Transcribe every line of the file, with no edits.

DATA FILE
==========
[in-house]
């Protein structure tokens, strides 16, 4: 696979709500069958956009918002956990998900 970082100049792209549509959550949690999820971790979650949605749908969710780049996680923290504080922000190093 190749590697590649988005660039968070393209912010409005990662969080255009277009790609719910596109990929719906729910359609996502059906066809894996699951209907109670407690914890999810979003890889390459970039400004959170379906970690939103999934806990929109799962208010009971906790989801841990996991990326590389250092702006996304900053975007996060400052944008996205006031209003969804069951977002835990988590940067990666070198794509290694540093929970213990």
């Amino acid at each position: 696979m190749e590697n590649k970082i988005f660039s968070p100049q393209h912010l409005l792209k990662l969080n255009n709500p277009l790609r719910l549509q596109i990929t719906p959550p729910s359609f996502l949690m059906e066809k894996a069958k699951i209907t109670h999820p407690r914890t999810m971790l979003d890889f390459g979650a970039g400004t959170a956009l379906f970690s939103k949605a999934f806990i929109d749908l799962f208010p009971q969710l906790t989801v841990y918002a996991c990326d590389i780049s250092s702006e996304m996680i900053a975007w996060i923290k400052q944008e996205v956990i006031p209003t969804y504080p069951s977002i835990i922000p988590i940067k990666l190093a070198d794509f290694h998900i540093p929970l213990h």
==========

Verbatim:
[in-house]
């Protein structure tokens, strides 16, 4: 696979709500069958956009918002956990998900 970082100049792209549509959550949690999820971790979650949605749908969710780049996680923290504080922000190093 190749590697590649988005660039968070393209912010409005990662969080255009277009790609719910596109990929719906729910359609996502059906066809894996699951209907109670407690914890999810979003890889390459970039400004959170379906970690939103999934806990929109799962208010009971906790989801841990996991990326590389250092702006996304900053975007996060400052944008996205006031209003969804069951977002835990988590940067990666070198794509290694540093929970213990």
């Amino acid at each position: 696979m190749e590697n590649k970082i988005f660039s968070p100049q393209h912010l409005l792209k990662l969080n255009n709500p277009l790609r719910l549509q596109i990929t719906p959550p729910s359609f996502l949690m059906e066809k894996a069958k699951i209907t109670h999820p407690r914890t999810m971790l979003d890889f390459g979650a970039g400004t959170a956009l379906f970690s939103k949605a999934f806990i929109d749908l799962f208010p009971q969710l906790t989801v841990y918002a996991c990326d590389i780049s250092s702006e996304m996680i900053a975007w996060i923290k400052q944008e996205v956990i006031p209003t969804y504080p069951s977002i835990i922000p988590i940067k990666l190093a070198d794509f290694h998900i540093p929970l213990h």